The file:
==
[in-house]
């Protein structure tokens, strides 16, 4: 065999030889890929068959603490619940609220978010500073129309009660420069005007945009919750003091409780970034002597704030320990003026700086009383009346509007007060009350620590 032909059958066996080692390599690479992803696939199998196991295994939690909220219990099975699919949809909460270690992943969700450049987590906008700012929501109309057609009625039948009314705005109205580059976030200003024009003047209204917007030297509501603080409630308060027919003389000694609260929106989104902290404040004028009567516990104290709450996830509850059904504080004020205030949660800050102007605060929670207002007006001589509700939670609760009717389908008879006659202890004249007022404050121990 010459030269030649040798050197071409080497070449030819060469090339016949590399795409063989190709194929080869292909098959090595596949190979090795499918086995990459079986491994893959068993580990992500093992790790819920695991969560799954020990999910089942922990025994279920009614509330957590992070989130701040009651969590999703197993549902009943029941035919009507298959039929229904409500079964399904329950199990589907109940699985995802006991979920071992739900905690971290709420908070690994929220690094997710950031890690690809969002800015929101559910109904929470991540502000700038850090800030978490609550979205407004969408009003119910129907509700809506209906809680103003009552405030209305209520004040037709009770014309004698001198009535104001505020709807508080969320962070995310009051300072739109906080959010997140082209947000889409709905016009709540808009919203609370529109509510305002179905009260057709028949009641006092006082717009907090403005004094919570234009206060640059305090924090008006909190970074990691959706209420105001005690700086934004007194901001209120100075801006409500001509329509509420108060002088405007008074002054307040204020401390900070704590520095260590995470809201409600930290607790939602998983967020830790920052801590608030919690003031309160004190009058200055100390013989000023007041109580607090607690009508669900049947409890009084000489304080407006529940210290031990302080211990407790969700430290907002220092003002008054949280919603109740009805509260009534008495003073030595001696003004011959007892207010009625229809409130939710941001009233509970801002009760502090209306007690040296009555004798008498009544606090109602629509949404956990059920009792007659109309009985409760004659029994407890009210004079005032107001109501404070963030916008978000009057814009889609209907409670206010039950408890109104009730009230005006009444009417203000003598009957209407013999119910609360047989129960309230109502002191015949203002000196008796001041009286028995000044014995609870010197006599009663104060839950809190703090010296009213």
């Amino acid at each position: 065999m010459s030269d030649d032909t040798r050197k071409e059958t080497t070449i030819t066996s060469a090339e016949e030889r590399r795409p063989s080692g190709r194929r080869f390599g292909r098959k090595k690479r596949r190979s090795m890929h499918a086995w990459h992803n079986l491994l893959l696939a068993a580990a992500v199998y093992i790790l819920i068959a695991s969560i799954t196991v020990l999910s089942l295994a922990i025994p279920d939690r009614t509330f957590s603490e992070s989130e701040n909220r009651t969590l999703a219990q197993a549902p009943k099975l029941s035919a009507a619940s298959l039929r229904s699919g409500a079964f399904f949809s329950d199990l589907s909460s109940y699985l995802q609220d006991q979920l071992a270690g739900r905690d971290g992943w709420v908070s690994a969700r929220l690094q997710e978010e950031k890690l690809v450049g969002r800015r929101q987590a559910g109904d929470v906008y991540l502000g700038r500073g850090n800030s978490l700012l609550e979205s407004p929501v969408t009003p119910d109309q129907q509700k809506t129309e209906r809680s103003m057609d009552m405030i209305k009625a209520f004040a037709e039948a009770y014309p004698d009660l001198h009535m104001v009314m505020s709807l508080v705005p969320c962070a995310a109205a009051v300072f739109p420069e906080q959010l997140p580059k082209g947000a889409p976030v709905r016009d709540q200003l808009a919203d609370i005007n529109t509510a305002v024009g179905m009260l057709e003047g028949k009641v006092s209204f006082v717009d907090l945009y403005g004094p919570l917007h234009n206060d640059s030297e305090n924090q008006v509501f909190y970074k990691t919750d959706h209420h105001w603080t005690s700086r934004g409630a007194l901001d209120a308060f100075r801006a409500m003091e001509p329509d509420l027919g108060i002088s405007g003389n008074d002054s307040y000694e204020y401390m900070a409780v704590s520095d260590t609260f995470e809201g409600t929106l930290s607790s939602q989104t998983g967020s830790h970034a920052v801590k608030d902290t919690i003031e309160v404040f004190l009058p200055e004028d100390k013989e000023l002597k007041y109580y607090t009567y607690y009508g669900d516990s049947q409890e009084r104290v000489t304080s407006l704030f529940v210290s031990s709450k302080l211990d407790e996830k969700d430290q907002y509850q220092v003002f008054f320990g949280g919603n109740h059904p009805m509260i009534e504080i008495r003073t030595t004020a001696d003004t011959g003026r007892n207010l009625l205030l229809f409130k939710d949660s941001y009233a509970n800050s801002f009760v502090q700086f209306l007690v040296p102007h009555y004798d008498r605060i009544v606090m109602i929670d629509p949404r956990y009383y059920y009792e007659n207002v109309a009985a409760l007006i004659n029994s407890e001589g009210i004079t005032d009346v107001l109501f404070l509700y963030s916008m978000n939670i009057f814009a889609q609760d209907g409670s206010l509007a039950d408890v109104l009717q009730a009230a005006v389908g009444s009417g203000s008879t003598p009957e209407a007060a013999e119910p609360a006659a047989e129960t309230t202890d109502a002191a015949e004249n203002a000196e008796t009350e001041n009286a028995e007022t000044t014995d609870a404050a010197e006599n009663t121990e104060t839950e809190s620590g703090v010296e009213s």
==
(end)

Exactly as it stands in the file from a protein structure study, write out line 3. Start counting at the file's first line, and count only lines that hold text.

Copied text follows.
């Amino acid at each position: 065999m010459s030269d030649d032909t040798r050197k071409e059958t080497t070449i030819t066996s060469a090339e016949e030889r590399r795409p063989s080692g190709r194929r080869f390599g292909r098959k090595k690479r596949r190979s090795m890929h499918a086995w990459h992803n079986l491994l893959l696939a068993a580990a992500v199998y093992i790790l819920i068959a695991s969560i799954t196991v020990l999910s089942l295994a922990i025994p279920d939690r009614t509330f957590s603490e992070s989130e701040n909220r009651t969590l999703a219990q197993a549902p009943k099975l029941s035919a009507a619940s298959l039929r229904s699919g409500a079964f399904f949809s329950d199990l589907s909460s109940y699985l995802q609220d006991q979920l071992a270690g739900r905690d971290g992943w709420v908070s690994a969700r929220l690094q997710e978010e950031k890690l690809v450049g969002r800015r929101q987590a559910g109904d929470v906008y991540l502000g700038r500073g850090n800030s978490l700012l609550e979205s407004p929501v969408t009003p119910d109309q129907q509700k809506t129309e209906r809680s103003m057609d009552m405030i209305k009625a209520f004040a037709e039948a009770y014309p004698d009660l001198h009535m104001v009314m505020s709807l508080v705005p969320c962070a995310a109205a009051v300072f739109p420069e906080q959010l997140p580059k082209g947000a889409p976030v709905r016009d709540q200003l808009a919203d609370i005007n529109t509510a305002v024009g179905m009260l057709e003047g028949k009641v006092s209204f006082v717009d907090l945009y403005g004094p919570l917007h234009n206060d640059s030297e305090n924090q008006v509501f909190y970074k990691t919750d959706h209420h105001w603080t005690s700086r934004g409630a007194l901001d209120a308060f100075r801006a409500m003091e001509p329509d509420l027919g108060i002088s405007g003389n008074d002054s307040y000694e204020y401390m900070a409780v704590s520095d260590t609260f995470e809201g409600t929106l930290s607790s939602q989104t998983g967020s830790h970034a920052v801590k608030d902290t919690i003031e309160v404040f004190l009058p200055e004028d100390k013989e000023l002597k007041y109580y607090t009567y607690y009508g669900d516990s049947q409890e009084r104290v000489t304080s407006l704030f529940v210290s031990s709450k302080l211990d407790e996830k969700d430290q907002y509850q220092v003002f008054f320990g949280g919603n109740h059904p009805m509260i009534e504080i008495r003073t030595t004020a001696d003004t011959g003026r007892n207010l009625l205030l229809f409130k939710d949660s941001y009233a509970n800050s801002f009760v502090q700086f209306l007690v040296p102007h009555y004798d008498r605060i009544v606090m109602i929670d629509p949404r956990y009383y059920y009792e007659n207002v109309a009985a409760l007006i004659n029994s407890e001589g009210i004079t005032d009346v107001l109501f404070l509700y963030s916008m978000n939670i009057f814009a889609q609760d209907g409670s206010l509007a039950d408890v109104l009717q009730a009230a005006v389908g009444s009417g203000s008879t003598p009957e209407a007060a013999e119910p609360a006659a047989e129960t309230t202890d109502a002191a015949e004249n203002a000196e008796t009350e001041n009286a028995e007022t000044t014995d609870a404050a010197e006599n009663t121990e104060t839950e809190s620590g703090v010296e009213s």